I’ve written and edited hundreds of case studies as a copywriter, project manager, and art director over the years.
Frequently, when I handle content strategy for our web design clients, a large part of the content for a new website is creating compelling case studies. Throughout my personal experiences, I’ve collected reflections on what makes outstanding case studies.
- An outstanding case study tells a story
- An outstanding case study keep the audience in mind
- An outstanding case study is structured and easy to digest
- An outstanding case study answers the “why”
- An outstanding case study is a unique journey, with the good and the bad
An outstanding case study tells a story
Your case study needs to tell a story of how a project went and your role in it. Why did you get involved in the project? How did it cross your path? Tell the honest tale, and show the real wild ride you went on with the project. What’s the underlying story behind the project? Why should your reader care about this story?
Here are a few pointers to keep your writing in the “story voice” instead of a “dry textbook voice”:
- Focus on the problem. Most projects start with a problem. A reader can’t evaluate your solutions if they don’t understand the initial problem clearly. Clearly explain the pain point, then show how your solution solved the pain.
- Make connections for your audience. If you throw your research findings at the audience then immediately showcase your solution — you’re going to miss some people. Slow it down. How are the research findings connected to your actual solution? You’re very smart, no doubt, but go slow enough to bring your audience along on the journey.
- Use clear images. A screenshot can tell a story more clearly than a paragraph of text. Take your time on your screenshots and try to make them fun. Focus on screenshots that explain the work and the process. Don’t just show shinny screenshots for the sake of showing off beauty. Consider including ideas you trashed along the way. Why did you trash those ideas? Comparing the final ideas to the trashed idea can actually be quite enlightening and show your refinement process.
- Share the messy truth. Truthfully, your project have had moments of disarray and uncertainty. Such is life. Did you take a wrong turn? Did you miss a deadline? Was an aspect of the website a bigger bite than you anticipated? Speak honestly about your estimates, deadlines, and budget constrains. We all work with limited resources, so trust your audience to understand this reality. What did you have to prioritize to make the project launch? Clients and companies both want to hire creative studios that understand the reality of constraints.
- Share your retrospective. Even if the project was less than ideal, what did you learn? what blew up in your face? What will you do different next time? What unexpected victories did you achieve? No project is flawless, but everyone can learn from our experiences. So tell us how you’d fix it.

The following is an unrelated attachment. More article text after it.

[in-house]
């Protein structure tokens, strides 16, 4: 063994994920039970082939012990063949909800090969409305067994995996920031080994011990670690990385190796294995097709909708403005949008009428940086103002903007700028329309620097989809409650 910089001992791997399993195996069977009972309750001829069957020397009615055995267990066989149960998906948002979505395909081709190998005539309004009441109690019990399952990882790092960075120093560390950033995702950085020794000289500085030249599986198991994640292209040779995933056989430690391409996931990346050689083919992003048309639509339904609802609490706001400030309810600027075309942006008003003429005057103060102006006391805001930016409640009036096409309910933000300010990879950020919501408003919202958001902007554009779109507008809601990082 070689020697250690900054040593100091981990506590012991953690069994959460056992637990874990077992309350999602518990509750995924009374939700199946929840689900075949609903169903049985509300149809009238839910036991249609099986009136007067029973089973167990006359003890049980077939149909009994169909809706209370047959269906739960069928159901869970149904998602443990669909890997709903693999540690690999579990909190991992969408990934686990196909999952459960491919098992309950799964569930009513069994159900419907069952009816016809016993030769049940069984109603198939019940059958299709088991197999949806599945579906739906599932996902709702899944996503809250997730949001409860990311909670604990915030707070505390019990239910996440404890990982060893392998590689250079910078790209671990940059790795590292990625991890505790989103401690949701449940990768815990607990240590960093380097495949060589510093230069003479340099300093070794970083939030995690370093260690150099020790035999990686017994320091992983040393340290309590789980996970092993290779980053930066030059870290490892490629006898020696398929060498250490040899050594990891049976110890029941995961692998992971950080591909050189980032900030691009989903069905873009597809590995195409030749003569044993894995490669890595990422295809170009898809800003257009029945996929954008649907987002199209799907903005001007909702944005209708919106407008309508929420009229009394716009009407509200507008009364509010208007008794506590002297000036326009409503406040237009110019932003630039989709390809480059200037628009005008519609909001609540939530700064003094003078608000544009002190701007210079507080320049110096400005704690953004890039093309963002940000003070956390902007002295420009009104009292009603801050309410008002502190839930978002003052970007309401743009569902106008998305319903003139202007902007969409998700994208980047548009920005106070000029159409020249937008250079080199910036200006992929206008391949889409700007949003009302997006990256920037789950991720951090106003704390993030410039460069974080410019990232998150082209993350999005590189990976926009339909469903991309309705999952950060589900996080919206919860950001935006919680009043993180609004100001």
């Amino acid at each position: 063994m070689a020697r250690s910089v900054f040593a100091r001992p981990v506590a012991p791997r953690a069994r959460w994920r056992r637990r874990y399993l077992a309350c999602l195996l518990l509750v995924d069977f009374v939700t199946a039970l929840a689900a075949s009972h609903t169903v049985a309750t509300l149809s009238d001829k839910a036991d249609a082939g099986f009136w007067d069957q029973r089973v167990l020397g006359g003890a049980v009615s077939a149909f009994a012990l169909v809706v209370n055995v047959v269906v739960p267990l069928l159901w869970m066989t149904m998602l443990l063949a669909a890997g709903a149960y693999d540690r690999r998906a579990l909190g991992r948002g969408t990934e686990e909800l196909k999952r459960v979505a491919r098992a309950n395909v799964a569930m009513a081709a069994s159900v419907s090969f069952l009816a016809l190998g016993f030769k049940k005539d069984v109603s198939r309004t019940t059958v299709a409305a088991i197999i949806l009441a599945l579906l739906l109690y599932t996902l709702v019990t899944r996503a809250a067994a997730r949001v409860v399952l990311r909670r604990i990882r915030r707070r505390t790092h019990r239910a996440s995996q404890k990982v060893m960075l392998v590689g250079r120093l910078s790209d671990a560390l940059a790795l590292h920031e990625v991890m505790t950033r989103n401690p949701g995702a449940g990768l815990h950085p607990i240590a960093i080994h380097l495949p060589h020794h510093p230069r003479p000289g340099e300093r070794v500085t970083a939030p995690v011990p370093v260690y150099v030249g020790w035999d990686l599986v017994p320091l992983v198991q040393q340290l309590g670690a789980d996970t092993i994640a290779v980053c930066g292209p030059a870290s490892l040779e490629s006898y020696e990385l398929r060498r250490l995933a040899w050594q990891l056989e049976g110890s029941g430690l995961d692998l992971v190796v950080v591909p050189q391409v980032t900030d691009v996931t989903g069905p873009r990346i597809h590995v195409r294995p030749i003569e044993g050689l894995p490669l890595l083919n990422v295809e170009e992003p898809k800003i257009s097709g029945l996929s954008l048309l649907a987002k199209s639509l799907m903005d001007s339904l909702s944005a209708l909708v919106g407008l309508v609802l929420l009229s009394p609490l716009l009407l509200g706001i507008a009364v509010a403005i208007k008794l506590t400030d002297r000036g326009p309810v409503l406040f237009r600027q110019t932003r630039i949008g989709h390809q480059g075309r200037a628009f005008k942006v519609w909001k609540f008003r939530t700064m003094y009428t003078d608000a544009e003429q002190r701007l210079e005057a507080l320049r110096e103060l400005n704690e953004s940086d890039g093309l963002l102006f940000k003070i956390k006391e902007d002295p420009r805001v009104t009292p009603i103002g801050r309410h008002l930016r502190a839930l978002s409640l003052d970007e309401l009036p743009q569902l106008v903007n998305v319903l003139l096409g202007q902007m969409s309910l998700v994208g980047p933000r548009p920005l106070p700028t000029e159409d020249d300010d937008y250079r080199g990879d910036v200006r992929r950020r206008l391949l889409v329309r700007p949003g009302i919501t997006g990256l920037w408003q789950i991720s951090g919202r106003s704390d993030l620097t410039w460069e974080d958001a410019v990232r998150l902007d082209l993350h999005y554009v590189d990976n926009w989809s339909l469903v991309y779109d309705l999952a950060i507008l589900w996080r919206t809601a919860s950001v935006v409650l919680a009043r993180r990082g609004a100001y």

- Customize your template. Since each case study is an experience you went through, use any case study templates with a grain of salt. If your business does follow a clear path with each project, have your web designer create a template that’s customized to your unique business. Your stories are yours. Your approach will never be identical to other people, so make sure your website reflects this.
Outstanding case studies keep your audience in mind
Your case studies are, essentially, a design project for an audience. So who’s your audience? Your prospective clients? Your prospective employer agencies or companies? Talk to them. What do they need? What kind of time do they have to read this case study? What’s their goal when they read your case study? Can they absorb enough content just scanning it to hire you? Make it easy for them.
Here are some ways to keep that audience in mind:
- Provide a case study summary. What are the highlights? What are you most proud of? What sets your team apart? This content should pop and be easy to see.
- Long enough to engage, short enough to absorb. The story needs to be long enough to prove your value to a potential client, but not too long. You might lose people if it feels like a diary. Petagram does a nice job with their additional information on the case studies they show, you can read the extra content if you’re really interested in digging deep. In general, aim to hit the highlights of the project.
- Use headings to make your case study scannable. This showcases your understanding of typography and hierarchies and makes it much easier to browse.
- Write descriptive headings. Each heading should work to your advantage. Headings like “Research” and “Wireframes” tell the hiring manager that you did the same thing any other designer would do. How can you use that valuable real estate to give extra context? Instead of “Research” try something like, “Discovering how much customers care about privacy.”